4. Not disagreeing with you, just adding that I think forward penetration is often misused as an excuse to downsize. Skydivers need to think locally...a jumper on a square with a 1:1 loading at a DZ with 15 - 20mph and surrounded by soy beans is one thing...going backwards and landing off is not likely to be a big deal. That same jumper and conditions at a DZ surrounded by trees, buildings, powerlines, and bull fields with only a couple of outs is where more penetration can be helpful to give the jumper more options of where they can land. ....and there is always the option to stay on the ground. People often discuss the merits of downsizing or not, but rarely do I see it summed up as "a smaller canopy gives the pilot a smaller margin for error". To me that is what it comes down to. Whether we are talking about being able to fly a precise pattern, get enough landing separation or to survive a low turn or a no-flare landing, it's all going to be easier on a larger, slower canopy. Just this weekend I saw a whole bunch of landings where jumpers flared asymmetrically. No great problem on a Navigator loaded at 0.75, but potentially career ending on a Velocity @ 2.7. Smaller canopies can be more fun, but they bite much harder and faster. Absolutely! When I say downsize, I mean a sensible downsize.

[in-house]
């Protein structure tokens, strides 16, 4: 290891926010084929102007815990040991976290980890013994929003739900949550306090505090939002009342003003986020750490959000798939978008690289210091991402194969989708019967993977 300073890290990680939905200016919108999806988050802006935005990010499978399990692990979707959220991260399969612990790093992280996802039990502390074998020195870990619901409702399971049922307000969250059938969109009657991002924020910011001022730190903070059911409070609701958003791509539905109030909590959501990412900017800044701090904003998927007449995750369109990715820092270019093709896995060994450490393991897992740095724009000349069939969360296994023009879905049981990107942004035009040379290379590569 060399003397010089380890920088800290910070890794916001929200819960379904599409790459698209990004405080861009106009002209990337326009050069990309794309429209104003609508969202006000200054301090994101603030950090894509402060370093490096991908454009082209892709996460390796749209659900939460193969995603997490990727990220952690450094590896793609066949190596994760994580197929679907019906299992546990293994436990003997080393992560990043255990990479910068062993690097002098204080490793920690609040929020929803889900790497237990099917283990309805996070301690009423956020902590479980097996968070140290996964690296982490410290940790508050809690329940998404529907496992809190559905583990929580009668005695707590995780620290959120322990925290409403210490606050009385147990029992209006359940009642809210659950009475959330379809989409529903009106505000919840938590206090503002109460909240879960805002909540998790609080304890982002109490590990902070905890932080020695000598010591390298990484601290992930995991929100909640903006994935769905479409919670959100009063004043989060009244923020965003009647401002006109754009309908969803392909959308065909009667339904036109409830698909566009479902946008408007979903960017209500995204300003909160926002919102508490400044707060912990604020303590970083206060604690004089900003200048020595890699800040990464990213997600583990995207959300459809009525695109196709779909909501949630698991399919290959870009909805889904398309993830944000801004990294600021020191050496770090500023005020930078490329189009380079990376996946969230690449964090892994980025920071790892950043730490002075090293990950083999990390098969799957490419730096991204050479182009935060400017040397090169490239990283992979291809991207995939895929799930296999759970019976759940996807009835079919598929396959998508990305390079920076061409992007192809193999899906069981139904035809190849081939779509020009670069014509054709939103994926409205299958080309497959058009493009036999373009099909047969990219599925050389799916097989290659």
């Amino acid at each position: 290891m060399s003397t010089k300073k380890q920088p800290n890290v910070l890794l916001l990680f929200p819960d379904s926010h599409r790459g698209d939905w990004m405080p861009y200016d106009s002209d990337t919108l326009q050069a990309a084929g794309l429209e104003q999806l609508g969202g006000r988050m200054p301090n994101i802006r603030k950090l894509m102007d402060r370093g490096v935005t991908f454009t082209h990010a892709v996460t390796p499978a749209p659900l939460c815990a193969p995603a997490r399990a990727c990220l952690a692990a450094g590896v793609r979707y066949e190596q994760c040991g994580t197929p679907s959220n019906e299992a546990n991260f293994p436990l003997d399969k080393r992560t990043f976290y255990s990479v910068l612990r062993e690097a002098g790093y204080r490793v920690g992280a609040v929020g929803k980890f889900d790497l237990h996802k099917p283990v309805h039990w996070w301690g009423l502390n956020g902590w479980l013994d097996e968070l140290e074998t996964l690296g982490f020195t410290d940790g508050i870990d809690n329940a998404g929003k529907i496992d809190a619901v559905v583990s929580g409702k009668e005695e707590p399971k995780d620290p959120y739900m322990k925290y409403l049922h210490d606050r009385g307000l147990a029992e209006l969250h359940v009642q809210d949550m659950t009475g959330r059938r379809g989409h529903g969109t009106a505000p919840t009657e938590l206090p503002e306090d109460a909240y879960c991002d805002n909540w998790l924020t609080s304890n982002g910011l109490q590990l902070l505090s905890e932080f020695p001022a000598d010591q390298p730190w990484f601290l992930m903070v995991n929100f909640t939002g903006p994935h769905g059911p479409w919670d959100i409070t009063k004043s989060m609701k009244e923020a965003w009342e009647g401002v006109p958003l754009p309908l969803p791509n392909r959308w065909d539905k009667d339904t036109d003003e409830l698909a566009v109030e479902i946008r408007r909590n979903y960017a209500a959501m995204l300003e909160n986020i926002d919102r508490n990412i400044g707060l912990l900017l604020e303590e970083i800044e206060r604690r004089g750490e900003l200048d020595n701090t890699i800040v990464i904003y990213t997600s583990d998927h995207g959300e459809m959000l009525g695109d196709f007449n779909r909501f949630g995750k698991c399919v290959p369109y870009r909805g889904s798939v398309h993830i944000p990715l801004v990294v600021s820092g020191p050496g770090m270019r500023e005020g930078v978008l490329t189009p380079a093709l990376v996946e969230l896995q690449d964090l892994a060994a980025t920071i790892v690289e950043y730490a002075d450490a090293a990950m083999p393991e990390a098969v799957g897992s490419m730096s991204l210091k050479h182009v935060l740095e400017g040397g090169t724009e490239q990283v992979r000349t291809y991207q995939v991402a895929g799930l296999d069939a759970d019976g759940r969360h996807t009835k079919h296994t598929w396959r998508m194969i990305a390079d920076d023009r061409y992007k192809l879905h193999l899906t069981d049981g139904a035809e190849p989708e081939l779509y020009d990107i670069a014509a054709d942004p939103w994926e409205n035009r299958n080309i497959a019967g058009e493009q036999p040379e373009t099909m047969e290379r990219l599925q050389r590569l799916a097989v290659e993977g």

5. The jumper that is in a bad area needs to stay on the ground, not get a higher performance canopy. Not necessarily...someone with 1,000 jumps is likely capable of a downsize for this sort of situation.
  6. Not disagreeing with you, just adding that I think forward penetration is often misused as an excuse to downsize. Skydivers need to think locally...a jumper on a square with a 1:1 loading at a DZ with 15 - 20mph and surrounded by soy beans is one thing...going backwards and landing off is not likely to be a big deal. That same jumper and conditions at a DZ surrounded by trees, buildings, powerlines, and bull fields with only a couple of outs is where more penetration can be helpful to give the jumper more options of where they can land.